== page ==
Thursday, February 14, 2013

Tilapia Piccata: The Verdict

Check out this recipe on my new and improved website:

The final dish, served with a roasted artichoke and a winter fruit salad

The Process:

I was shocked at how straightforward the recipe was. With help from my apartment family, we chopped all our veggies, pounded and floured our meat, browned and deglazed, and were eating in no time. In fact, the item that took the longest was the side dish!

The Verdict:

One of my roommates declared that this was his favorite dish I have ever made, and he is not one to lie about such important things! In addition to being delectable, it was simple enough to whip up in about an hour. I love how pounding the meat (I used tilapia as well as chicken) makes it cook so quickly, the coat of flour makes browning a painless process, and the deglazing of the pan with broth and wine adds aroma, flavor, and volume to the dish without slaving away to make a fancy sauce. In the future, I would probably let my deglazing liquids simmer a little longer before serving them as a sauce... it was a bit strong on the wine. Nevertheless, everyone was happy.

The more coverage you get, the better browning you get.
Take the dredging seriously!
Orzo was not available at the store where I did the shopping, but the even more petite seme di melone was, so I used that as our grain. It was delicious for leftovers with a little bit of the sauce on top. I also mixed a few spoonfuls of the sauce in with some mayo to make a last-minute dipping sauce for our roasted artichokes. Perfect.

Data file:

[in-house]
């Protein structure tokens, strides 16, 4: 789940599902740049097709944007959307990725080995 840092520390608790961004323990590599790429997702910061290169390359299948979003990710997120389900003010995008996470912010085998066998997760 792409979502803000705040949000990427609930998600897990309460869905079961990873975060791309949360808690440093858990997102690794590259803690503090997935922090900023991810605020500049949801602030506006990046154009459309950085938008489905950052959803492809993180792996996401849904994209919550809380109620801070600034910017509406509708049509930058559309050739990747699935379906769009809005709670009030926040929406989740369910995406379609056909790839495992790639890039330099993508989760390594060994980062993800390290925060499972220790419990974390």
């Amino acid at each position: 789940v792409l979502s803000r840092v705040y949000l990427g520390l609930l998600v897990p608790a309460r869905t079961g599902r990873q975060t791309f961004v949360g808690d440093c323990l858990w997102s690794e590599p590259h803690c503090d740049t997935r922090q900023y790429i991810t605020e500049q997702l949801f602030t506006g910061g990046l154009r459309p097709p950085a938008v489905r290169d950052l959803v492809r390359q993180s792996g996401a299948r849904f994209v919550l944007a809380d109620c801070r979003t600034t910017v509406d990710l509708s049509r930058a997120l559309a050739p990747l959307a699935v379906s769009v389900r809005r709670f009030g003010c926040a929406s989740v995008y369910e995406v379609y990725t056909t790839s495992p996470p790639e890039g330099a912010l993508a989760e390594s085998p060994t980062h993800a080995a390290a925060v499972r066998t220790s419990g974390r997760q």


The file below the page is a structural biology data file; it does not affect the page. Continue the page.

Deglazing with white wine, lemon juice, and veggie broth

For a simple meal that is a definite crowd pleaser, I highly recommend the not-quite-Italian dish. Whether you make it with tilapia or chicken, the recipe is wonderful.

The Recipe: Tilapia Piccata, adapted from Giada de Laurentiis on The Food Network
Yield: 4 servings

  • 4 tilapia filets
  • salt and pepper
  • flour, enough for dredging
  • 6 tbsp unsalted butter
  • 5 tbsp olive oil
  • 1 large shallot, sliced very thin
  • 1/3 cup lemon juice
  • 1/2 cup vegetable stock
  • 1/4 cup white wine
  • 1/8 cup brined capers, rinsed
  • 1/3 cup flat-leaf parsley, chopped
  • Lay fish fillets side by side on a sturdy surface. Cover with plastic wrap and pound lightly with a weighted pan or meat tenderizer until about 1/4-1/2 inch thick (don't demolish the fish, but a few quick bops will help it cook faster and more evenly.)
  • Season fish with salt and pepper. Dredge in flour and shake of excess.
  • In a large skillet over medium-high heat, melt 2 tbsp buter with 3 tbsp oil. When melted, add two pieces of tilapia and cook for 3-4 minutes.
  • When the bottom is browned (don't the fish move around until this happens... just a quick peek should do), flip and cook the other side for 3-4 minutes.
  • Remove the fish from the pan and set aside. Refill the pan with 2 tbsp butter and 3 tbsp oil and repeat the cooking process with the remaining tilapia filets.
  • Once all filets are browned and out of the pan, toss the shallots in the pan with the remaining butter until soft.
  • Remove the pan from the heat. Add the lemon juice, wine, stock, and capers to the pan. Return to the heat and bring to a boil, scraping off the cooked bits of flour and fish.
  • Return the fish to the pan and simmer for about 3 minutes. Take out the fish and plate. Add the final 2 tbsp of butter and whisk vigorously.
  • Pour the sauce over the plated fish and garnish with parsley.
Round 1: Chicken, pounded for quicker cooking

Round 2: Tilapia, with the butter browning even more around the edges

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